I like the idea of PSP minis. Bite-sized games are the perfect fit for hand held machines like the PSP as you're less likely to be sat playing for long periods. £3.49 is pocket change really, smack bang in the impulse buy zone. Still, it did come as a surprise to me when I completed my first play-through of Monsters (probably) Stole My Princess within 30 minutes of downloading it from the store.
It came with some relief to find the story is just a fraction of Monsters, and lightweight as it is there's enough of a good sense of humour running through the whole thing to keep you amused. The Duke (who is totally not a Dracula-copywright-infringing character - honest!) is awoken from good days sleep by a loud crash. Rushing to the next room he finds his beloved princess has been kidnapped, which is totally unfair as he had kidnapped her first! Without even bothering to examine the evidence The Duke comes to the conclusion that monsters (probably) had off with her so he sets off to beat them up until they give the love of his life back.
With The Duke being so awesome and bloody minded it turns out the monsters fear him and will flee at first sight. It also seems they live in a rather vertical world as the only direction they chose to travel in is straight up. The Duke can fly but to give the monsters a fighting chance he instead just makes use of nearby handy platforms along with the odd wall jump. He's kind like that you see. Once he catches up to whichever monster he currently persecuting a double jump next to them is all it takes to hurt them. Three double jump hits later and The Duke will perform a finishing move to bring the monster crashing back down. Beat all six monsters and the princess returns to her rightful place in your castle. Whether she likes it or not.
Attack of the Score
But after beating the story it becomes clear the focus of the game is actually the score attack mode. In both story and score attack you score is increased by touching platforms. Build up combos by touching a different platform with each jump and The Duke will gather speed. Although larger combos are possible, hit 50 and he reaches his maximum level of awesome. Not only is speed affected but the length of the combo will dictate how spectacular the finishing move is. At the end of the level the maximum combo length achieved and type of finish go toward the majority of your final score. This means it's important to maintain your combo to the end as it's all very well and good having a max combo of 100 or so but if you lose it before the final blow The Duke will only do a weak suplex for low points rather than the third and most powerful planetary alignment powered laser beam which he gets at 50. Hit for Massive damage and a large chunk of points.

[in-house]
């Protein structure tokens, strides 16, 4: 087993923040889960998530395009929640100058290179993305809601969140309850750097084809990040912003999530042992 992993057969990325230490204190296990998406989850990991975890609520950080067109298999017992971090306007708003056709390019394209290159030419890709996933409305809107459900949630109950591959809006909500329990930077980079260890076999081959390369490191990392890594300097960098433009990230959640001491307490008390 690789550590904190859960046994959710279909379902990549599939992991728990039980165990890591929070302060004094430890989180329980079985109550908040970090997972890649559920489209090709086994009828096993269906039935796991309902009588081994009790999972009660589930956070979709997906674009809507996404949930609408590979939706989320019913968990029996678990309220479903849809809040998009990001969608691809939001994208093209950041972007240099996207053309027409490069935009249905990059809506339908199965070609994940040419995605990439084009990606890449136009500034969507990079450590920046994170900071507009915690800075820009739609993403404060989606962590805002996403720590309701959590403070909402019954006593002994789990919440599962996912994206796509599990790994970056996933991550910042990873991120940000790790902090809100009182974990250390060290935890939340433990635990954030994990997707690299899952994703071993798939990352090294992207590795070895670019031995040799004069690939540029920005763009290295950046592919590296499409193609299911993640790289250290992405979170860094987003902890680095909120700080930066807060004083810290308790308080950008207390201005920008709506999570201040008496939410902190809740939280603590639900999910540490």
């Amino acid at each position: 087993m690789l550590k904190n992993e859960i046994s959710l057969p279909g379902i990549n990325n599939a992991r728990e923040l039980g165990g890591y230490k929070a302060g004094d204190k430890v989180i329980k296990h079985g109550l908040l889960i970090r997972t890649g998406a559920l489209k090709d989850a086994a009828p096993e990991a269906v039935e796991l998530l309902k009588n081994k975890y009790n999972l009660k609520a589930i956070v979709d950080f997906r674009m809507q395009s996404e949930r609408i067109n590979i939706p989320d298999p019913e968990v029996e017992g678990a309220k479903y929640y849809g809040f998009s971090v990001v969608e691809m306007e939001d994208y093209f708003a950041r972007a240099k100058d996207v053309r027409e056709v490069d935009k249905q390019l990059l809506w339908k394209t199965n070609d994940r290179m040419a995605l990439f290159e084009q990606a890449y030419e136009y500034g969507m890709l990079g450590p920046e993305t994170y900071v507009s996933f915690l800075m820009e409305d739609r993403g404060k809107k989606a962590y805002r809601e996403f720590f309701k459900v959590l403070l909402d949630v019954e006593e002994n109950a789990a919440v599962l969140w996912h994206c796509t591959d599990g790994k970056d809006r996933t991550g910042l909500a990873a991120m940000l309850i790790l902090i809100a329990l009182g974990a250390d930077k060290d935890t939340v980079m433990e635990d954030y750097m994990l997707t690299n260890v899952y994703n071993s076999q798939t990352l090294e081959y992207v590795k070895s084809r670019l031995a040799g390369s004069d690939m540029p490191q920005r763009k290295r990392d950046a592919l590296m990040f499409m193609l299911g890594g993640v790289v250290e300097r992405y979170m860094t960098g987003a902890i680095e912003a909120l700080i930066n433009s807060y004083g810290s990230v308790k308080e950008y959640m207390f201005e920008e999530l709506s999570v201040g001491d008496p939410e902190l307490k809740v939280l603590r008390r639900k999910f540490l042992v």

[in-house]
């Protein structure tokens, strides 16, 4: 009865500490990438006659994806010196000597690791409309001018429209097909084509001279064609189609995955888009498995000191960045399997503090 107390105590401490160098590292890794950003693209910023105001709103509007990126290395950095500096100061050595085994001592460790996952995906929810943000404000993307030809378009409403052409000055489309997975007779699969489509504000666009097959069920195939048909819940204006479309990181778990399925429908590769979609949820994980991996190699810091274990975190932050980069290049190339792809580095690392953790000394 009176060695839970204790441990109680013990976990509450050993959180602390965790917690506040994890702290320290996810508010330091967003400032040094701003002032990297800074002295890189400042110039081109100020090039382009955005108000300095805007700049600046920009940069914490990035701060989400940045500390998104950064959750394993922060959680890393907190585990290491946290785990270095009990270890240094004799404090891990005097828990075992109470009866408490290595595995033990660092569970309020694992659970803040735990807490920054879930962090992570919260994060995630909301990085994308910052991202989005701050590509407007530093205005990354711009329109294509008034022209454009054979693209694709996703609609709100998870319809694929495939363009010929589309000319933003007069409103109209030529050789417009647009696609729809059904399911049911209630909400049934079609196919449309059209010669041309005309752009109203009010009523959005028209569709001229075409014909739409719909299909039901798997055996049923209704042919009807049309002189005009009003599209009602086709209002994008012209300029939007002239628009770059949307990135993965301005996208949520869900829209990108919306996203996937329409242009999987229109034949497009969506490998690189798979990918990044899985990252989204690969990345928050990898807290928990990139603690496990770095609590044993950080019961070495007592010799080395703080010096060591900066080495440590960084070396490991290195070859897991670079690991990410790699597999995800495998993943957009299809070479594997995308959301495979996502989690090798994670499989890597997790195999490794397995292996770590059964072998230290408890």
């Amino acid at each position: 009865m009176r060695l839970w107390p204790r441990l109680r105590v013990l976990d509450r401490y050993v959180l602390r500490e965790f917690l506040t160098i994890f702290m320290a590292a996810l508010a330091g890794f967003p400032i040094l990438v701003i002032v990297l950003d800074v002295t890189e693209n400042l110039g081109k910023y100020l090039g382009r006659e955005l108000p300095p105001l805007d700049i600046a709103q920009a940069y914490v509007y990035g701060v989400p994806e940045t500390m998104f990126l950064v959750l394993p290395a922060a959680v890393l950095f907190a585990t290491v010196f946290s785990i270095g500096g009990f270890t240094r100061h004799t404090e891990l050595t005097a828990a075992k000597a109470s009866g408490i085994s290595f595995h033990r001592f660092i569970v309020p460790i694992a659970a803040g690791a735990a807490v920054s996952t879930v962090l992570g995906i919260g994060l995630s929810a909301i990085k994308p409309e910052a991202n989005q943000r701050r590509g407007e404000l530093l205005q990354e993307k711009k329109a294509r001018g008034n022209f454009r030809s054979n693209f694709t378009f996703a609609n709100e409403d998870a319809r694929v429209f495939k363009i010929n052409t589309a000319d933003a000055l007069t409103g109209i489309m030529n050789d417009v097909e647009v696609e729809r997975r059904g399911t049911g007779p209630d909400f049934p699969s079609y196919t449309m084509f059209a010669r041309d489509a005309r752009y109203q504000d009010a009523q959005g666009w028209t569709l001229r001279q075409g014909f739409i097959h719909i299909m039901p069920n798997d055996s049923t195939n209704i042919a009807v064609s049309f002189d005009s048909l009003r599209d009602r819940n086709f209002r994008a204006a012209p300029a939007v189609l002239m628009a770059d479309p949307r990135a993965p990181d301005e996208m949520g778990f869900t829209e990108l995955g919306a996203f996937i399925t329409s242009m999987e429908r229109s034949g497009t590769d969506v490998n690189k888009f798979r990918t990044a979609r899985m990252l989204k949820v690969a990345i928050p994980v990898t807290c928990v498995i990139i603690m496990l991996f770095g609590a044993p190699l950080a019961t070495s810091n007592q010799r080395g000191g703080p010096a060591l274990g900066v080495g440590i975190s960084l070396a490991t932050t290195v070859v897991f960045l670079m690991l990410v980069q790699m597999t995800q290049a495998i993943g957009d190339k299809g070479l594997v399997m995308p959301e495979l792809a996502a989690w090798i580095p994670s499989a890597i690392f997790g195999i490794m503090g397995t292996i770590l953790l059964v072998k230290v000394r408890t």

At the end of a level points mean medals, these come in the standard bronze, silver and gold flavours. In story mode obtaining gold on each level unlocks a secret monster to chase but in score attack the medals seem to just be for bragging rights. There are awards to unlock achievements style but these too serve no purpose beyond something to look at.
Speaking of something to look at, Monsters is a good looking game with an art style that looks like it comes straight from a kids cartoon. The fact they managed to even make the Cthulu-alike creature cute is impressive enough but it's the details that make the game for me, with the background giving clues as to what the monster was truly up to. Monster dolly tea party anyone?
The Duke himself is well realised as well, with the skin colour of Sesame Street's Count but with a cocksure presence. His movement is flowing and matches well with the easy to learn game play. Only when the monsters escape do you see any doubt or remorse. He thinks he's awesome and it shows.
The Man Who Laughs
The music consists of rocking remixes of classic music like The Hall Of The Mountain King. It fits nicely with The Duke's attitude and the horror theme at the same time. Sadly I found the sound effects are starting to grate on me. You'll generally just hear footsteps, the swoosh of his jump and then a laugh for every 10th combo point. It does get repetitive as you start and restart trying to earn those medals.
But that's just a small problem and along with the length of the game it's all I can really complain about. I love the humour of this game and how The Duke completely misses the irony of what he's doing. Short lived as it may be, Monsters is addictive enough and will probably hook you long enough to go for all gold. In the end what you're getting is a game that has the look, sound and feel of a good Flash game and as long as you're OK with that you won't regret spending your money on it.